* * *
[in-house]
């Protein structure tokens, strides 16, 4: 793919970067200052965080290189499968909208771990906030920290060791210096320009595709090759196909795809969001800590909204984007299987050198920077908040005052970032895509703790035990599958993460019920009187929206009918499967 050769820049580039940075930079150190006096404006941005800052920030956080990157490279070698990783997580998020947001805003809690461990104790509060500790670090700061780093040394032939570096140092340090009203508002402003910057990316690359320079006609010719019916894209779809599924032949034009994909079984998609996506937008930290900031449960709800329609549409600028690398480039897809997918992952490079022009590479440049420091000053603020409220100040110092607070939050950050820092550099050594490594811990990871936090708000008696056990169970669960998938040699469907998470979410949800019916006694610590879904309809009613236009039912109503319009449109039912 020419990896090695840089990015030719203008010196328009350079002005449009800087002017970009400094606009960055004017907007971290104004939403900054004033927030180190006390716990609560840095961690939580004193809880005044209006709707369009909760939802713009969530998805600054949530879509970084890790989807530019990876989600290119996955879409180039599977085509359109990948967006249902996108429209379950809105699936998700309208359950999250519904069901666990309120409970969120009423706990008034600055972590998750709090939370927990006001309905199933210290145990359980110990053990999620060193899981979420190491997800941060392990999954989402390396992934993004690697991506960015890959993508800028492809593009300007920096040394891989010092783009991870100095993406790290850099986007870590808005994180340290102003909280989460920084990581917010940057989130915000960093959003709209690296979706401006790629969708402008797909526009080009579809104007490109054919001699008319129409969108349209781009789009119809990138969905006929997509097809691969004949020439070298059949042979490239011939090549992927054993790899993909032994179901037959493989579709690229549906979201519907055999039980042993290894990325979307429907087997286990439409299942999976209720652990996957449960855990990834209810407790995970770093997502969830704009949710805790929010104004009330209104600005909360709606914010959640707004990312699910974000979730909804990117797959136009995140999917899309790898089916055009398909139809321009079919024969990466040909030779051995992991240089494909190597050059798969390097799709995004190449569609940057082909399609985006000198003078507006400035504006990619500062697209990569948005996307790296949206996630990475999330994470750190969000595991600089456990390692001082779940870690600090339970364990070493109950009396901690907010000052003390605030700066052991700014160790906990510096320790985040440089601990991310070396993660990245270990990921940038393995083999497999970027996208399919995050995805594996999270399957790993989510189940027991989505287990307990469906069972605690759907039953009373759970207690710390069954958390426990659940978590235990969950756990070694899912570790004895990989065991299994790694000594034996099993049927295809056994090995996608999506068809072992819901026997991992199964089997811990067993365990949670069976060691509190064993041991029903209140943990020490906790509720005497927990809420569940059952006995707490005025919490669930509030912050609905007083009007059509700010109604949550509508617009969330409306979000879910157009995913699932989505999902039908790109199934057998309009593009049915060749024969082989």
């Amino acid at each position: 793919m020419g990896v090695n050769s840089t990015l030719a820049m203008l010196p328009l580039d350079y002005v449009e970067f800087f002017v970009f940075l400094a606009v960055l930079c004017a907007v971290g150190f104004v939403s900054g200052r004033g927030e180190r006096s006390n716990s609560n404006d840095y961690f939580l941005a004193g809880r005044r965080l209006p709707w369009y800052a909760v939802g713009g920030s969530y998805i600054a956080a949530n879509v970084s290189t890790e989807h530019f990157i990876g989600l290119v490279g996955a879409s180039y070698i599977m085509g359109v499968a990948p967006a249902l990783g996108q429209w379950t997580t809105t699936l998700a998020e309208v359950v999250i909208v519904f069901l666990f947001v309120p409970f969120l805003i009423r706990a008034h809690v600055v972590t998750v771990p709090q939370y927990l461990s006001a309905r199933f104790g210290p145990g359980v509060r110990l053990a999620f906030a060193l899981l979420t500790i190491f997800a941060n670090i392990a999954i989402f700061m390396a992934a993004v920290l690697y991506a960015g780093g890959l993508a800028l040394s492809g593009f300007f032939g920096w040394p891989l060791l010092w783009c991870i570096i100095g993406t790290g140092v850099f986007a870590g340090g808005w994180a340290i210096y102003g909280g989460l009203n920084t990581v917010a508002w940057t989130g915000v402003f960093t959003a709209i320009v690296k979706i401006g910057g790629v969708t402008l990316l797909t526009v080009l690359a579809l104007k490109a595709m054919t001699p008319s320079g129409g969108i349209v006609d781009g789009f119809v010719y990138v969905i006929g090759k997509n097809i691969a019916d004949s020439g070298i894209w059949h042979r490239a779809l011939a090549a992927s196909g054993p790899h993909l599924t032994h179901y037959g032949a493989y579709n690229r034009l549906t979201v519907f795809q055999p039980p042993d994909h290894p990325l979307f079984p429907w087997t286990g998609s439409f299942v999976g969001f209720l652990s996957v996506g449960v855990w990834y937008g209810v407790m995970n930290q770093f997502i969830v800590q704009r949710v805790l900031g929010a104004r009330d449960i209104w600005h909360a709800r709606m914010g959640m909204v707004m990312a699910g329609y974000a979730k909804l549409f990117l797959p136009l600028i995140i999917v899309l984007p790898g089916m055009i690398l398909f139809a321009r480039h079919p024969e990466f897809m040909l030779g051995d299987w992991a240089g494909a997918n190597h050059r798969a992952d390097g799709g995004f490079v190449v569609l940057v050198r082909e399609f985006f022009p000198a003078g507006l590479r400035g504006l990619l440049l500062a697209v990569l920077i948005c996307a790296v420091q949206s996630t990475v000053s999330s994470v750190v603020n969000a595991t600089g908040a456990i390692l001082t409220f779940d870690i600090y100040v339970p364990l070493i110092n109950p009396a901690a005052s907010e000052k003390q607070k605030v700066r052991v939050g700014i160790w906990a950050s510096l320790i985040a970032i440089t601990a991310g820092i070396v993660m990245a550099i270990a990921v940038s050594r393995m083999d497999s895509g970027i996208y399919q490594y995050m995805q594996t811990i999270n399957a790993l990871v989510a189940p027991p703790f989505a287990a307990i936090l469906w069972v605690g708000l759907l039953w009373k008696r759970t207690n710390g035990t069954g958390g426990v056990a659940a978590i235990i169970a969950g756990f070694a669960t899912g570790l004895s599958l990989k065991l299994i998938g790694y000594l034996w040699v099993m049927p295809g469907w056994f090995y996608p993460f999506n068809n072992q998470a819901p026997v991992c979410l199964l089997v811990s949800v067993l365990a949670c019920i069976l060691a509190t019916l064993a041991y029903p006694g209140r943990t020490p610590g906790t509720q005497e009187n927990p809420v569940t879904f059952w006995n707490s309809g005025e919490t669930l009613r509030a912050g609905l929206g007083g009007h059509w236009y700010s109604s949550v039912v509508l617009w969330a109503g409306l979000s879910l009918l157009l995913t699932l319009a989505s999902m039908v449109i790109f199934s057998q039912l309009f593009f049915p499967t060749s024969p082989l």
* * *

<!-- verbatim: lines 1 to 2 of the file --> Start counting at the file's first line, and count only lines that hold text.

[in-house]
């Protein structure tokens, strides 16, 4: 793919970067200052965080290189499968909208771990906030920290060791210096320009595709090759196909795809969001800590909204984007299987050198920077908040005052970032895509703790035990599958993460019920009187929206009918499967 050769820049580039940075930079150190006096404006941005800052920030956080990157490279070698990783997580998020947001805003809690461990104790509060500790670090700061780093040394032939570096140092340090009203508002402003910057990316690359320079006609010719019916894209779809599924032949034009994909079984998609996506937008930290900031449960709800329609549409600028690398480039897809997918992952490079022009590479440049420091000053603020409220100040110092607070939050950050820092550099050594490594811990990871936090708000008696056990169970669960998938040699469907998470979410949800019916006694610590879904309809009613236009039912109503319009449109039912 020419990896090695840089990015030719203008010196328009350079002005449009800087002017970009400094606009960055004017907007971290104004939403900054004033927030180190006390716990609560840095961690939580004193809880005044209006709707369009909760939802713009969530998805600054949530879509970084890790989807530019990876989600290119996955879409180039599977085509359109990948967006249902996108429209379950809105699936998700309208359950999250519904069901666990309120409970969120009423706990008034600055972590998750709090939370927990006001309905199933210290145990359980110990053990999620060193899981979420190491997800941060392990999954989402390396992934993004690697991506960015890959993508800028492809593009300007920096040394891989010092783009991870100095993406790290850099986007870590808005994180340290102003909280989460920084990581917010940057989130915000960093959003709209690296979706401006790629969708402008797909526009080009579809104007490109054919001699008319129409969108349209781009789009119809990138969905006929997509097809691969004949020439070298059949042979490239011939090549992927054993790899993909032994179901037959493989579709690229549906979201519907055999039980042993290894990325979307429907087997286990439409299942999976209720652990996957449960855990990834209810407790995970770093997502969830704009949710805790929010104004009330209104600005909360709606914010959640707004990312699910974000979730909804990117797959136009995140999917899309790898089916055009398909139809321009079919024969990466040909030779051995992991240089494909190597050059798969390097799709995004190449569609940057082909399609985006000198003078507006400035504006990619500062697209990569948005996307790296949206996630990475999330994470750190969000595991600089456990390692001082779940870690600090339970364990070493109950009396901690907010000052003390605030700066052991700014160790906990510096320790985040440089601990991310070396993660990245270990990921940038393995083999497999970027996208399919995050995805594996999270399957790993989510189940027991989505287990307990469906069972605690759907039953009373759970207690710390069954958390426990659940978590235990969950756990070694899912570790004895990989065991299994790694000594034996099993049927295809056994090995996608999506068809072992819901026997991992199964089997811990067993365990949670069976060691509190064993041991029903209140943990020490906790509720005497927990809420569940059952006995707490005025919490669930509030912050609905007083009007059509700010109604949550509508617009969330409306979000879910157009995913699932989505999902039908790109199934057998309009593009049915060749024969082989």